Creativity and Interpersonal Relationships
Another social aspect involves the way the creative product, process, or person is contingent on identifiable patterns of interpersonal relationships. Most typically, creativity is promoted when a creator interacts with other creators. For instance, most creative scientists and artists belong to rich social networks with other scientists or artists. These networks may include collaborators, associates, correspondents, rivals, competitors, and even friends. The richer and more diverse the network is, the higher the creative productivity and longevity tend to be. In addition, the development of creative potential very much depends on establishing a long-term relationship with a mentor, master, or role model. Just as models can serve to amplify a person’s aggressive tendencies, so too can models help an individual fully realize his or her capacity for creativity. It is no accident that recipients of the Nobel Prize have a high probability of having studied under previous Nobel laureates.
Even though creative individuals are very involved in such professional relationships, their involvement in personal relationships is often much less pronounced. As a consequence, their rates of divorce are often somewhat higher than in the general population. This negative effect is especially conspicuous for creators in the arts, humanities, and social sciences.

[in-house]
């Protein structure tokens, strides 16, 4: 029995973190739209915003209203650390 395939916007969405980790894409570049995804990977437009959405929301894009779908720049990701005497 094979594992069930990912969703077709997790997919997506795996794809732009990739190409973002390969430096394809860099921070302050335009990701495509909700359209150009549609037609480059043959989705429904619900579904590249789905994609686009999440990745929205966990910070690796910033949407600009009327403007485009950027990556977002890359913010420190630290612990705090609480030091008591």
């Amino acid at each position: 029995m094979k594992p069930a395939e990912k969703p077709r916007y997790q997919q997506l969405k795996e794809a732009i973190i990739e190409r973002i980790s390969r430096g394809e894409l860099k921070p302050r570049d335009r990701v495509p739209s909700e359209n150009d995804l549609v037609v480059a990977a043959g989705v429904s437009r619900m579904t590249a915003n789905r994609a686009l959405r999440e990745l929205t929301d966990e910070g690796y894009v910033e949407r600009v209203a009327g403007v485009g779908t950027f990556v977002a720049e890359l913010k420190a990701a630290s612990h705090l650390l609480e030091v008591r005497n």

Creativity and Personality
Although not the main thrust of most sociopsychological research, some social psychologists are interested in how individual-difference variables amplify, moderate, or diminish the impact of social variables on personal behavior. Examples include individual differences regarding the Big Five personality traits (especially Extraversion); the achievement, affiliation, and power motives, authoritarianism, Machiavellianism, narcissism; the need for cognition; self-esteem; shyness; social anxiety; and Type A personality. Cross-sectional variation in creativity is no less important as a socially significant variable. In the first place, personal creativity exhibits positive or negative correlations with several variables of acknowledged consequence in social psychology (e.g., authoritarianism, extraversion, and Type A personality). Even more importantly, a creative disposition also directly modifies the influence of social context on individual thought, emotion, and action. For example, experimental research has shown that highly creative individuals are more resistant to conformity pressures. Creators thus display more independence than is typical of most participants in sociopsychological research. This autonomy is probably essential to innovative behavior.